Last week Kemp’s office reported that tax collections were up more than 12% in July and August over the same months in 2019, countering the widely held belief that the COVID-19 recession would devastate state finances.

Hall County courts are considering how to restart grand jury proceedings, according to the Gainesville Times.

“(The judges) are going to be sensitive to those with medical concerns being called in,” court administrator Jason Stephenson said Friday, Sept. 11.

Stephenson said the court officials were still trying to determine a way they could allow potential grand jurors to communicate any health concerns without having to report in person.

“Every summons will include a letter from the chief judge detailing all the safety measures that we’ve spent the last four months designing and implementing so that they can have some confidence before coming in, knowing what measures we’ve taken,” Stephenson said.

Gwinnett County Commission candidates spoke to the Gwinnett Chamber, according to the Gwinnett Daily Post.

During a forum hosted by the Gwinnett Chamber this past week, the three Republican candidates said they will vote “No” while the three Democrats said they will vote “Yes” on the [transit] referendum.

“We need to vote ‘Yes’ on the referendum,” Democratic commission chairman candidate Nicole Love Hendrickson said. “It’s the only way we’re going to manage the growth that we’re about to see over the next decade.”

Meanwhile, David Post, who is the Republican nominee for commission chairman, said, “I don’t believe we’re in a position to vote ‘yes’ on Gwinnett County Transit. You know, when I look at the number of people that lost their jobs, businesses closed, businesses that have gone bankrupt, people that have lost their life savings, I don’t believe that the expense of the transit, or partnering in any way with MARTA, really makes any sense at this point.”

While the party line divide might seem anecdotal on the surface, there’s a deeper significance here since they have to share the general election ballot in November with the referendum.

Gwinnett County District Attorney Danny Porter filed an ethics complaint against his Democratic opponent, according to the Gwinnett Daily Post.

The longtime DA, who is running for a final term of office, filed an ethics complaint with the State Ethics Commission, alleging Austin-Gatson, her husband, Travis, and former sheriff candidate Curtis Clemons have been violating campaign ethics laws for months.

“Gwinnett’s citizens should be able to count on their District Attorney candidates to have the highest ethical standards,” Porter said in a statement.

The State Ethics Commission confirmed that it has opened an investigation into the complaint filed by Porter. Campaign rules in Georgia prohibit the use of government resources for campaigning.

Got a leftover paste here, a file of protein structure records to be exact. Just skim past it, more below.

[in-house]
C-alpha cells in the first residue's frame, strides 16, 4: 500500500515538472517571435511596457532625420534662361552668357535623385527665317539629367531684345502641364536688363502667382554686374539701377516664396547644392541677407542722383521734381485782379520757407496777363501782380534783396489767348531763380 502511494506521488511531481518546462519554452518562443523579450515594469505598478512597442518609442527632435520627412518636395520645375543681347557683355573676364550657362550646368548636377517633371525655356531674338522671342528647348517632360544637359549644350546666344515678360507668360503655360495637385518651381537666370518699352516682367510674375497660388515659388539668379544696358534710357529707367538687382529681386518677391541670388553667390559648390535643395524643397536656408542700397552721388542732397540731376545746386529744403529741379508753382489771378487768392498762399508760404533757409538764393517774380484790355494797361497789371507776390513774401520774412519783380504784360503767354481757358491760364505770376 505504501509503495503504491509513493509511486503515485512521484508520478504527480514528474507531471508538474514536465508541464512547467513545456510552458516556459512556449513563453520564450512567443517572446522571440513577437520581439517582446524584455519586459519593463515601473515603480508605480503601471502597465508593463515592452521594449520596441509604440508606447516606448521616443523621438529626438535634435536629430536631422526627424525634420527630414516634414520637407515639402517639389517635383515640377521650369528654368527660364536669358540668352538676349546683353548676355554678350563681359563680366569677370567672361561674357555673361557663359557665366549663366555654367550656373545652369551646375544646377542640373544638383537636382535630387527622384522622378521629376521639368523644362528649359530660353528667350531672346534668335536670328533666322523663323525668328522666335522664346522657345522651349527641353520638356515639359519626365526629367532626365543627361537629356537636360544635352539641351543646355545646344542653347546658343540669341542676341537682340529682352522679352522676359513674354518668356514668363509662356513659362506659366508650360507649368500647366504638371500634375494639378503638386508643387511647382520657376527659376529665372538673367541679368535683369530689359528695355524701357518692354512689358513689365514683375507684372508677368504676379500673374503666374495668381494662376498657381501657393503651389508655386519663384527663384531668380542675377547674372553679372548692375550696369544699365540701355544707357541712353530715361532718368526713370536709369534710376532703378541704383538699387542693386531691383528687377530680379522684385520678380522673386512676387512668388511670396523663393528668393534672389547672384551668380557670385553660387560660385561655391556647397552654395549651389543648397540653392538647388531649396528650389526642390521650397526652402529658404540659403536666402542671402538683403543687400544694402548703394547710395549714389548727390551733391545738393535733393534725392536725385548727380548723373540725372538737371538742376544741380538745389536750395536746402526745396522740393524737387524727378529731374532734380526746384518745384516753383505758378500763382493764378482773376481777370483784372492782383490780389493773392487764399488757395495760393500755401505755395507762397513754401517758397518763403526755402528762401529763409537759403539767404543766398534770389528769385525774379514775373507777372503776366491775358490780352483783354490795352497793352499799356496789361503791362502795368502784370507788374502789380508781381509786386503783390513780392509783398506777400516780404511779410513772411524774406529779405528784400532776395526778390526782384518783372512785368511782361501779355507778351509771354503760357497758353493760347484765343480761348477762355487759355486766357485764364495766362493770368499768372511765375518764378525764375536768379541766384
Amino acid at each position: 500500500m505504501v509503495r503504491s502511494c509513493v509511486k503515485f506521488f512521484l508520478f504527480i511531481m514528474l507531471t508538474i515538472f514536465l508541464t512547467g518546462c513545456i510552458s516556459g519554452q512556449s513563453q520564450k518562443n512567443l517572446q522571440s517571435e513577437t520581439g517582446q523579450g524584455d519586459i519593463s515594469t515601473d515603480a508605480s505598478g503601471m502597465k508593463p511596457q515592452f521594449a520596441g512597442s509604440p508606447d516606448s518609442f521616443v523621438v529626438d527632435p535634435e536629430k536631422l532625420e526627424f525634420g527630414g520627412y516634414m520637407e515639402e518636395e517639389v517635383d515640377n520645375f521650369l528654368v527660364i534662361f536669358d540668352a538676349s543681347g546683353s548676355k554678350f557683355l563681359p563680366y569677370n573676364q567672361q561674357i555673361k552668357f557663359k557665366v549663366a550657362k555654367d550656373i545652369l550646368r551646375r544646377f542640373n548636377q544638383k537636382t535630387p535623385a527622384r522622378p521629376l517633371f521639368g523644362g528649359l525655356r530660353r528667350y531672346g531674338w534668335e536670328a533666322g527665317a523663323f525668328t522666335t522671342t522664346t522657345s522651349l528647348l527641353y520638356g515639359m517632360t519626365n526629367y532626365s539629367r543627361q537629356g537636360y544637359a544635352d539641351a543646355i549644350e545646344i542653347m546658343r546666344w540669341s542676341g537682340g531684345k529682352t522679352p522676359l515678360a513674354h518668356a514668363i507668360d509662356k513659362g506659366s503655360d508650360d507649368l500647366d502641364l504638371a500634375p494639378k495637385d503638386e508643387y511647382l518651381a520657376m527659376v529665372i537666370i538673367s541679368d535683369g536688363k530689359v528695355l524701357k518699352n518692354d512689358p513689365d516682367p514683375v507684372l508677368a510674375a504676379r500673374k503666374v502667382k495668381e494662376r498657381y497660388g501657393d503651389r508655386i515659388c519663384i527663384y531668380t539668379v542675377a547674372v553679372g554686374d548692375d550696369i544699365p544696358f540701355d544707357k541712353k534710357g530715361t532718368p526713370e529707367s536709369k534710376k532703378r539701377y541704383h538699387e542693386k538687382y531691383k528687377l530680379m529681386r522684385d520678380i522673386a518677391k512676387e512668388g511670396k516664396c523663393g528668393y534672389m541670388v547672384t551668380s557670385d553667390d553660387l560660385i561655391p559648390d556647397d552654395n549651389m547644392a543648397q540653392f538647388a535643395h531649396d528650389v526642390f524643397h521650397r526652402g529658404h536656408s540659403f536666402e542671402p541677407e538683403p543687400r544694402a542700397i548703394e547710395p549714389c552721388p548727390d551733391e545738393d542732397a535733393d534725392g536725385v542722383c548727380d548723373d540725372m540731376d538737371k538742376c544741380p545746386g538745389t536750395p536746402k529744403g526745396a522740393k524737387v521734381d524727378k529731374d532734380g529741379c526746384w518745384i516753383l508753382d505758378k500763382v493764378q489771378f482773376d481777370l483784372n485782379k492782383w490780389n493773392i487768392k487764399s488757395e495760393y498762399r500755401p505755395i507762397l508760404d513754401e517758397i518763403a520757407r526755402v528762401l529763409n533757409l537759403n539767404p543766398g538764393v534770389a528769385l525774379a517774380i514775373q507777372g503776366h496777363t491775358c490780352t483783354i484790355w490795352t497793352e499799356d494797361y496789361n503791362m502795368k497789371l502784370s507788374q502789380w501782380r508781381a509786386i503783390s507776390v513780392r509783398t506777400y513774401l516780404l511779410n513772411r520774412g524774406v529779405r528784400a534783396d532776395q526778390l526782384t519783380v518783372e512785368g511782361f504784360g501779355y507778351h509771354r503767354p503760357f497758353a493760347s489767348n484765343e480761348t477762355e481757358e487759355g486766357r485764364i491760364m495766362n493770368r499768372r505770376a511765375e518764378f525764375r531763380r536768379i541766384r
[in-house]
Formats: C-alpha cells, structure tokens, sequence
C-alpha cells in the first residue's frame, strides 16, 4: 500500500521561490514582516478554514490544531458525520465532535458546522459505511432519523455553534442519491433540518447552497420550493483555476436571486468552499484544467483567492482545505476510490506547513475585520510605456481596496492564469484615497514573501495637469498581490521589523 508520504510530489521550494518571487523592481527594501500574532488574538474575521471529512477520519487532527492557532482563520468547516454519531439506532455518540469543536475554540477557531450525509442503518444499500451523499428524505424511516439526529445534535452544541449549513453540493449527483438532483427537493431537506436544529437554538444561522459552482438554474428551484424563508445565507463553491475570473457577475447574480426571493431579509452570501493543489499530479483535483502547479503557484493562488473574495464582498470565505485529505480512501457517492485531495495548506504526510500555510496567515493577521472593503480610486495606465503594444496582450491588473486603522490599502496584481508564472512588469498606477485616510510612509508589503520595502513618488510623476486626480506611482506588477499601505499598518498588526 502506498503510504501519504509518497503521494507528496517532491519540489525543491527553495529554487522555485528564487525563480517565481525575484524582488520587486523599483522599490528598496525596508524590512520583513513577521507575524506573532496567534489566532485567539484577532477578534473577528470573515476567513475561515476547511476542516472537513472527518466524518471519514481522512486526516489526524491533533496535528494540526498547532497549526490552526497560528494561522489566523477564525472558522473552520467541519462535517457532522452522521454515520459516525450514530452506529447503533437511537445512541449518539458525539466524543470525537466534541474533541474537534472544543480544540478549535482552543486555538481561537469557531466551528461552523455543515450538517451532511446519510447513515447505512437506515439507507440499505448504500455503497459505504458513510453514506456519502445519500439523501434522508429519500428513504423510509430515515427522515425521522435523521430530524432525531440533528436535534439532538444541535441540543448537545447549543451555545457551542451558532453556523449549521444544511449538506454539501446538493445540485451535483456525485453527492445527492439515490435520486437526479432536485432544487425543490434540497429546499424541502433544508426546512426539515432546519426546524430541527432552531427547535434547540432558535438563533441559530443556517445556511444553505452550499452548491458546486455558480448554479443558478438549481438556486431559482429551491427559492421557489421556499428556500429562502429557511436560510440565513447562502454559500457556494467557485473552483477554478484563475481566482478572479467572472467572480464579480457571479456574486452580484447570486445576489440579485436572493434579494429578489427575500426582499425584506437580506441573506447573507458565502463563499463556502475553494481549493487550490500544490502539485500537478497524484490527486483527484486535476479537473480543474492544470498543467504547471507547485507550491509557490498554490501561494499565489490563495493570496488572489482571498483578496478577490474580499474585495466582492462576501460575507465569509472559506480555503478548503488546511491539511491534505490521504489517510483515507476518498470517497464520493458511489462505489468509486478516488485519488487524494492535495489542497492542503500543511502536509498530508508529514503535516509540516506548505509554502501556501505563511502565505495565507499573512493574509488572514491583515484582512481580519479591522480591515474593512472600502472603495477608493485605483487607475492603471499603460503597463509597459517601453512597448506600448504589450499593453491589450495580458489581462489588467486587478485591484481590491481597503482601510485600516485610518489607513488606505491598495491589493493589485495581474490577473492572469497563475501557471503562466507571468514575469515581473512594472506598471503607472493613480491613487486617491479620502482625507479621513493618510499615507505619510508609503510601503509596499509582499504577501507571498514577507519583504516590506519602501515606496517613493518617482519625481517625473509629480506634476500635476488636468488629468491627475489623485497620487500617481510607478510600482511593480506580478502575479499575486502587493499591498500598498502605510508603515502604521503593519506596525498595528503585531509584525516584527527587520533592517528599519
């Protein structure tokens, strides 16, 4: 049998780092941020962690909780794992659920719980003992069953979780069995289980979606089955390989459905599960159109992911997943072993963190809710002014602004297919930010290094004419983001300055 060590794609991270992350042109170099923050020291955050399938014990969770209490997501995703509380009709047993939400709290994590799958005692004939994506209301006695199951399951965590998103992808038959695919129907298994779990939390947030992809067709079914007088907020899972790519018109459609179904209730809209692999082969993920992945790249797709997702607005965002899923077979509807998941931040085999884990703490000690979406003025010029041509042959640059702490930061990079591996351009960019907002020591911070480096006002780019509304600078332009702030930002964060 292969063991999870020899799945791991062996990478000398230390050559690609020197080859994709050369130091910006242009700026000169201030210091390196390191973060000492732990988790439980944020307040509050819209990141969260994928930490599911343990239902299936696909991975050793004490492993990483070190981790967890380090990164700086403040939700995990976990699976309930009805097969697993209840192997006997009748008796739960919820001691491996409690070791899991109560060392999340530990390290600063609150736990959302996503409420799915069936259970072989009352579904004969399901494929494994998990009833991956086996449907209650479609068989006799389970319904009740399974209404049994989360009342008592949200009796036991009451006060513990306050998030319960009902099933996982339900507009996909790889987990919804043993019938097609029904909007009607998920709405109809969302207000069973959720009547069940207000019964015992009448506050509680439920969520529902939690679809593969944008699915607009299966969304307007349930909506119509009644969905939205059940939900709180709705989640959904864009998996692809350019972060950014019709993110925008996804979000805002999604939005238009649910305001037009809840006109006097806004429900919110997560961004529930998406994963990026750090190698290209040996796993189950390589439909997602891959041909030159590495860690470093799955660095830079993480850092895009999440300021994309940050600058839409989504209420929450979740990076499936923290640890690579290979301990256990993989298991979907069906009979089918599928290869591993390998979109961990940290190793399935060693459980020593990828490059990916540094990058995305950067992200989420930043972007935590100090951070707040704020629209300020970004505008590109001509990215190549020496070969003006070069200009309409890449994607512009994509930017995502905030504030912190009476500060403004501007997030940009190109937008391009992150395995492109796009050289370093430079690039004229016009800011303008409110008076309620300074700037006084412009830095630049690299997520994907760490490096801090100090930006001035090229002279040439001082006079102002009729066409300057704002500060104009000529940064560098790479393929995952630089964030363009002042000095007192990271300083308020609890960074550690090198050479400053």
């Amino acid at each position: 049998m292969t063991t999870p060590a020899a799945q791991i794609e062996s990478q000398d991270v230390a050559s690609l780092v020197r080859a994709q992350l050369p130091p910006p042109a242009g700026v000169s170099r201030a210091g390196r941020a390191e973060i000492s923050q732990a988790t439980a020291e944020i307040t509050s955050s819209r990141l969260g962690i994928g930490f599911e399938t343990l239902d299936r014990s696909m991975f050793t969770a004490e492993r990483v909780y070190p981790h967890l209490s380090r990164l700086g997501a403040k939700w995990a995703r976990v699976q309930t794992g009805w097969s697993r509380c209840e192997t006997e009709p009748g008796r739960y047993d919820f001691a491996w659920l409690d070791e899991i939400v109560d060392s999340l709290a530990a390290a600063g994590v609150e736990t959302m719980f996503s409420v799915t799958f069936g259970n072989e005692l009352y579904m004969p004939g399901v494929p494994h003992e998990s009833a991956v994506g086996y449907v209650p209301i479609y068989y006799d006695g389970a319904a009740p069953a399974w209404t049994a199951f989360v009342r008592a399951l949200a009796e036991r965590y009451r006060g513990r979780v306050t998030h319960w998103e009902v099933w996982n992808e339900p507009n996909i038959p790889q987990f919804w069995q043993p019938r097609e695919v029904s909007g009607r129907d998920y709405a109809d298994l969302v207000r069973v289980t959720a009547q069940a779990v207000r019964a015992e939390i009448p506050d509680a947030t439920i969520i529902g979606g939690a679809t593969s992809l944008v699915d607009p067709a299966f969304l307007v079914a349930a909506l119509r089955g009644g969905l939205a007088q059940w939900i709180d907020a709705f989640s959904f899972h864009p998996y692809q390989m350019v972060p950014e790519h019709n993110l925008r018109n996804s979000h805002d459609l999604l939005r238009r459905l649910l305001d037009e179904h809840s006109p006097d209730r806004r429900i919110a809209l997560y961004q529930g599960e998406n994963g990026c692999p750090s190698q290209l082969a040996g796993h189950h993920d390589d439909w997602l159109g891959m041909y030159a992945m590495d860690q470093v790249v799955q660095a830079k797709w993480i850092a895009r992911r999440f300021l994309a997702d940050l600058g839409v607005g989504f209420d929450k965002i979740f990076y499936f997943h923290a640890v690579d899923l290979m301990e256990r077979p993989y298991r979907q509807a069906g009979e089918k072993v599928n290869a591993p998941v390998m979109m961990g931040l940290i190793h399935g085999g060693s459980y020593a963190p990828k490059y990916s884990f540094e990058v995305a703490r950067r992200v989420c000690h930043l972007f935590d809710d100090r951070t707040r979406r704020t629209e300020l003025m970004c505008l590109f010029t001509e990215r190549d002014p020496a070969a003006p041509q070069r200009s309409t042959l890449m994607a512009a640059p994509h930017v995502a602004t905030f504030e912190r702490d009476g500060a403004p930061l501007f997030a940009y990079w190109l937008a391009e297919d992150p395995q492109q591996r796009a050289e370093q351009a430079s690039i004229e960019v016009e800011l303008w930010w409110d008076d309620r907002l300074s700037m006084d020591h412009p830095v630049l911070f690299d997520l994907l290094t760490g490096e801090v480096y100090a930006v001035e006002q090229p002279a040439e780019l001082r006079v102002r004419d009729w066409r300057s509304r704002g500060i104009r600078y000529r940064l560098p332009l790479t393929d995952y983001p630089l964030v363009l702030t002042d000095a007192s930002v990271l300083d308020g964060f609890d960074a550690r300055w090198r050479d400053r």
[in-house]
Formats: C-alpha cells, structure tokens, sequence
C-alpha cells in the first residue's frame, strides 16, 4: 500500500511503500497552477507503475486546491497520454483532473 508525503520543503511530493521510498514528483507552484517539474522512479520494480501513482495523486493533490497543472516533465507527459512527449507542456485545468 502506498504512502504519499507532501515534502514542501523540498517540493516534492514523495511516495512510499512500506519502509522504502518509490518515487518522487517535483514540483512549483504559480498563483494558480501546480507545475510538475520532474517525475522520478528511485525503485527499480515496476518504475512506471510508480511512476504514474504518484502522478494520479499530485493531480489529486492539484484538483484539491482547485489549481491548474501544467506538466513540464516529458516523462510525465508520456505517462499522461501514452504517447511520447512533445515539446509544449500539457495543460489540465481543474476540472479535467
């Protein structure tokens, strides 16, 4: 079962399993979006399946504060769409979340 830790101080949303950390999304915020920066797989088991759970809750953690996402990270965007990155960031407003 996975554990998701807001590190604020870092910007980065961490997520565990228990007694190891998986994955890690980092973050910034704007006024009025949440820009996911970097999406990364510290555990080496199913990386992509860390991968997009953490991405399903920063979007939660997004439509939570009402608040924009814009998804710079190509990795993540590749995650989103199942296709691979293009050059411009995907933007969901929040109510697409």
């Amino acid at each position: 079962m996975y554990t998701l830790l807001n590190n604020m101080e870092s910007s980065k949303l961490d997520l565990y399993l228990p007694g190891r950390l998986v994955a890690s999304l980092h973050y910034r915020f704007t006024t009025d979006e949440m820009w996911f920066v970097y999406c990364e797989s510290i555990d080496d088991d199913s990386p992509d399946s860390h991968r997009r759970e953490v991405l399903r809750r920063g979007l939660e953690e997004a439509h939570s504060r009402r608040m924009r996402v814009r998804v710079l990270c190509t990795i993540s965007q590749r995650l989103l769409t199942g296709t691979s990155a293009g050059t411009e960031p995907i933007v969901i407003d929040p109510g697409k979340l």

Allegation against Austin-Gatson include: she and her husband allegedly made campaign fundraising calls while on county time; Solicitor’s Office employees were seen loading her campaign signs into a county vehicle and later placing them on a roadway; and that she asked county employees to help them create, edit and print campaign materials.

“It’s disturbing that my opponent would allegedly commit these corrupt acts. It is never acceptable to campaign on taxpayer’s time, while using taxpayer-funded government equipment, and pressuring your subordinates into campaigning for you,” Porter said in a statement.

“If true, these allegations show that Mrs. Austin-Gatson is willing to abuse her power — and possibly commit criminal acts — just to win an election. This alleged behavior is beneath the standards of the office that Mrs. Austin-Gatson seeks.”

The Floyd County Republican Party has opened a headquarters ahead of the November elections, according to the Rome News Tribune.

Georgia Public Service Commission Chair Chuck Eaton (R) joined Georgia Building Trades President Mark Templeton in an Op-Ed about Plant Vogtle and COVID-19.

Eight months ago, the sweep of human history shifted, and there are thousands of troubling stories of COVID-19′s impact. But amid the tragedy and adaptation, constructive partnerships have allowed Georgia’s largest construction project to continue. We — a labor leader and the chairman of Georgia Public Service Commission — have witnessed what it takes to keep a critical energy infrastructure project moving forward in the wake of a global pandemic.

A little history is worth reviewing. More than a decade ago and for a number of reasons — including diversifying Georgia’s fuel mix, reducing dependence on natural gas and coal, and to pair our state’s growing renewable energy with a 24/7 availability form of generation — the PSC approved the construction of new nuclear generation for our state’s economic future. If you followed the blackout news from California of late, we suspect they wish they had had similar foresight.

A modern society depends on energy in ways that most don’t have to contemplate. Always “on” is essential. We’ve built a reliable grid, which has helped make Georgia an economic beacon to the world. The mutual respect and common goals of worker safety, and continuance of construction at Vogtle, have led to a partnership between craft labor, the commission and the companies overseeing the project.

Current number of COVID-19 infections among the approximately 8,000 employees onsite is just more than 70 cases and falling. Thousands of industrious workers have stayed off unemployment ranks and have continued to know the dignity of providing for their families. And Georgia’s energy future is bright, with fuel load of the first unit scheduled for this December.

These successes owe to partnerships of many, but mainly to the workers who every day and night are safely building Plant Vogtle.